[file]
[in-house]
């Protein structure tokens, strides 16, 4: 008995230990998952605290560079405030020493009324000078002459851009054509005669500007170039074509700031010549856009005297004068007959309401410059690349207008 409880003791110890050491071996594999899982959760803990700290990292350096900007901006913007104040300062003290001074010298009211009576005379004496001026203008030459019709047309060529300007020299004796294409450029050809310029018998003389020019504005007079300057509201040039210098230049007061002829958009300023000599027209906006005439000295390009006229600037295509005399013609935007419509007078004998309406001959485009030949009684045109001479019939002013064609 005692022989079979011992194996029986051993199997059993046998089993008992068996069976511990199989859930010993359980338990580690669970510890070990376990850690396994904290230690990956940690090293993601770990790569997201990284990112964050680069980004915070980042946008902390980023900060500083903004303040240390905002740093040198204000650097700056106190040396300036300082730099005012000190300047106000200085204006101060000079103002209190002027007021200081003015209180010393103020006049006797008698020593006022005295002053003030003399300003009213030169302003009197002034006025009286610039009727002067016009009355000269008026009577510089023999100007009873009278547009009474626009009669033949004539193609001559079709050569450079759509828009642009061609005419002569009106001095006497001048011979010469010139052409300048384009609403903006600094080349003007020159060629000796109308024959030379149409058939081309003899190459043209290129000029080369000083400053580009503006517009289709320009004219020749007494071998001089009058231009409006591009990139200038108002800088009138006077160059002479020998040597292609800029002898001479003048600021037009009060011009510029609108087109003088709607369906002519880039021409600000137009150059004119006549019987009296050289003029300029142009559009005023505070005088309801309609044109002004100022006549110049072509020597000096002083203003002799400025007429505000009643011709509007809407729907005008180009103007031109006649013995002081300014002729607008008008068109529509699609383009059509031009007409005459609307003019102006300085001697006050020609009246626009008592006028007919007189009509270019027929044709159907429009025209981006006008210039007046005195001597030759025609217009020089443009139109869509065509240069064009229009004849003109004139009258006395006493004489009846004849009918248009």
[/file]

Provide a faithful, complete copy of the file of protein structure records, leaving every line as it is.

[in-house]
């Protein structure tokens, strides 16, 4: 008995230990998952605290560079405030020493009324000078002459851009054509005669500007170039074509700031010549856009005297004068007959309401410059690349207008 409880003791110890050491071996594999899982959760803990700290990292350096900007901006913007104040300062003290001074010298009211009576005379004496001026203008030459019709047309060529300007020299004796294409450029050809310029018998003389020019504005007079300057509201040039210098230049007061002829958009300023000599027209906006005439000295390009006229600037295509005399013609935007419509007078004998309406001959485009030949009684045109001479019939002013064609 005692022989079979011992194996029986051993199997059993046998089993008992068996069976511990199989859930010993359980338990580690669970510890070990376990850690396994904290230690990956940690090293993601770990790569997201990284990112964050680069980004915070980042946008902390980023900060500083903004303040240390905002740093040198204000650097700056106190040396300036300082730099005012000190300047106000200085204006101060000079103002209190002027007021200081003015209180010393103020006049006797008698020593006022005295002053003030003399300003009213030169302003009197002034006025009286610039009727002067016009009355000269008026009577510089023999100007009873009278547009009474626009009669033949004539193609001559079709050569450079759509828009642009061609005419002569009106001095006497001048011979010469010139052409300048384009609403903006600094080349003007020159060629000796109308024959030379149409058939081309003899190459043209290129000029080369000083400053580009503006517009289709320009004219020749007494071998001089009058231009409006591009990139200038108002800088009138006077160059002479020998040597292609800029002898001479003048600021037009009060011009510029609108087109003088709607369906002519880039021409600000137009150059004119006549019987009296050289003029300029142009559009005023505070005088309801309609044109002004100022006549110049072509020597000096002083203003002799400025007429505000009643011709509007809407729907005008180009103007031109006649013995002081300014002729607008008008068109529509699609383009059509031009007409005459609307003019102006300085001697006050020609009246626009008592006028007919007189009509270019027929044709159907429009025209981006006008210039007046005195001597030759025609217009020089443009139109869509065509240069064009229009004849003109004139009258006395006493004489009846004849009918248009």